On a recent evening after most workers had gone home from Robert M. Sides Inc., a music company in Williamsport, Pa., three men went through the offices testing for the presence of drugs.
They brushed a narrow plastic tool that resembles a home-pregnancy test across telephone receivers, computer keyboards, doorknobs, armrests and a coffeepot handle.
Like forensics experts at a crime scene, the men worked quietly, while Alysha Sides, the company's marketing director and a co-owner, stood by. When one test came up positive for cannabis, showing a faint red line that signaled the presence of the drug.
"This has given us a great opportunity to get a sneak peek at what's going on," she said.
That peek represents a new twist in screening employees, a process that has been stepped up at many companies since Sept. 11, 2001. While some big employers, such as Home Depot Inc., require pre-employment drug tests of all new employees, many businesses are reluctant to screen current workers by requiring a urine sample _ presenting a perfect opportunity for Global Detection & Reporting Inc.
Based in New York, Global Detection markets the drug wipe test used by Robert M. Sides and more than 100 other small employers in the past year. Since the drug wipe isn't normally used to pinpoint individual usage, Global Detection says it is less invasive. It is also less costly than traditional drug testing.
Global Detection says it costs employers $10 per employee for a "general assessment" of an office, testing for the presence of five drugs, including cannabis and cocaine. By comparison, a urine test performed by a laboratory to determine if an individual has recently used drugs is typically about $35.
Legal experts say workers would have little recourse against such testing, just as they can't stop a company from accessing e-mails written on a company computer.
"Anything that's in the workplace is fair game for a company," said Lawrence Lorber, a partner in the labor and employment practice group in the Washington office of New York law firm Proskauer Rose LLP.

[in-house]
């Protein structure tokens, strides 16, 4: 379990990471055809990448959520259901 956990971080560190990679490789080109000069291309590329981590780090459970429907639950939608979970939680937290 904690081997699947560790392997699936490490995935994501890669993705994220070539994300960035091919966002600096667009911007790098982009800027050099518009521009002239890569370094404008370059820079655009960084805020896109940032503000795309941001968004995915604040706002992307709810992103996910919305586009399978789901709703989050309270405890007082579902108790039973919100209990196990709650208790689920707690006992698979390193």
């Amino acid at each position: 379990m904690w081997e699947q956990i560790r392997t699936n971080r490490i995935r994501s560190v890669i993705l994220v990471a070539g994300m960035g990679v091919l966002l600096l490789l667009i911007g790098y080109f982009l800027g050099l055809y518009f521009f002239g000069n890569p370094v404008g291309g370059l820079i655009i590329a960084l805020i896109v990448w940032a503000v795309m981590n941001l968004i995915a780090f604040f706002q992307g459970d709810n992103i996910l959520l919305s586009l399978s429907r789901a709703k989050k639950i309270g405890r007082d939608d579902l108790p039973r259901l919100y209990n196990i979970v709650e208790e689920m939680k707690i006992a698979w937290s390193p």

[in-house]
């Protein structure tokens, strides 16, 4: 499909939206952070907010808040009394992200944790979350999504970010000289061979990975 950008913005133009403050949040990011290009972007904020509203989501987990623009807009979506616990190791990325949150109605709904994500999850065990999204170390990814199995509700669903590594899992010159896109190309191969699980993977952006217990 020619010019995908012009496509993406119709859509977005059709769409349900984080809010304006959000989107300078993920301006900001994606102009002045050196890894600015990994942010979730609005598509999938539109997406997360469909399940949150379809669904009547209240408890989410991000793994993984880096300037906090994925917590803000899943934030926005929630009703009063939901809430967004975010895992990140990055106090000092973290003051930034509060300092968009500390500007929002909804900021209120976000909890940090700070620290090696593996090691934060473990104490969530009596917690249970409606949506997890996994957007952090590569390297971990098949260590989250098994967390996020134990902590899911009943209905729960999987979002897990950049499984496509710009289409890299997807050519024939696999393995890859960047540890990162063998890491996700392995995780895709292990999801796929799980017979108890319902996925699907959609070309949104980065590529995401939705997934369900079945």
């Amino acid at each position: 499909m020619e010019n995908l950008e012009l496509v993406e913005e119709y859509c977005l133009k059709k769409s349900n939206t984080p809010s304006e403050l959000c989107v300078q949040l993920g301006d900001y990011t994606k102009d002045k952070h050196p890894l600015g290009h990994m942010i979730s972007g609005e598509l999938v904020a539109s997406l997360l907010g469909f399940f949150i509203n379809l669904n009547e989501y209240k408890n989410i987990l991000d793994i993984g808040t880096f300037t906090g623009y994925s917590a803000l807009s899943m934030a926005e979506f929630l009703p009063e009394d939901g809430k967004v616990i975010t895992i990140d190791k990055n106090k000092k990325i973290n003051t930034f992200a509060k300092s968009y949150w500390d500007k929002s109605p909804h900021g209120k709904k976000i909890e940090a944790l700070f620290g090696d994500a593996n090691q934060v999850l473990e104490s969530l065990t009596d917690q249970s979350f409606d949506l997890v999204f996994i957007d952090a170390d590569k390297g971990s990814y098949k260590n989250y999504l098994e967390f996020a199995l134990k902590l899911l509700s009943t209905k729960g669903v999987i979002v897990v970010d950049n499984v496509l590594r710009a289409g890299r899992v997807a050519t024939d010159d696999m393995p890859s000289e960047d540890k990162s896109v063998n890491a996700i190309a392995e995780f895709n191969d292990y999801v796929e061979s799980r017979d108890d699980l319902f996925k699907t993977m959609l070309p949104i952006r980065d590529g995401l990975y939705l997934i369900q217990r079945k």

The drug wipe test works by collecting minute amounts of drugs secreted by the skin. Since trace amounts of drugs are commonly passed on such items as dollar bills, the tool is calibrated to register amounts large enough to come from usage or direct handling. In the United States, the test, which is made by Securetec Contraband Detection & Identification Inc. of Williamsport, Pa., is widely used by law enforcement agencies, including some 1,000 state and local groups, the FBI and Customs.
Using the test could prove tricky for many employers who want to zero in on workers whom they suspect of using drugs. For one thing, a single drug wipe test is typically used to test several work spaces. In addition, even if a phone or keyboard tests positive for drugs, testing the surface alone doesn't rule out contamination from another person.
Kevin Brodsky, president of Buchanan Brodsky Enterprises Inc., a Sarasota company that operates 19 car dealerships and has a staff of about 1,000, has taken the drug wipe test beyond testing surfaces and now spot tests employees.
Six months ago, Brodsky suspected that an employee in the finance department at one dealership was using cocaine, even though the employee had passed a laboratory drug test. One day, he called the employee into his office while the employee's office was tested with a drug wipe.
When the employee was shown a positive reading, he confessed that he was using cocaine and that he had previously substituted another urine sample for his own. The employee agreed to enter a rehabilitation program, and Brodsky later rehired him as a salesperson.
Not long after, Brodsky bought a box of drug wipes for himself. Now he tests that employee once a week by rubbing a drug wipe across the employee's forehead.
"It's a pretty neat technology," Brodsky said. "If I see somebody who gets in an accident or is acting weird, I can test them right there."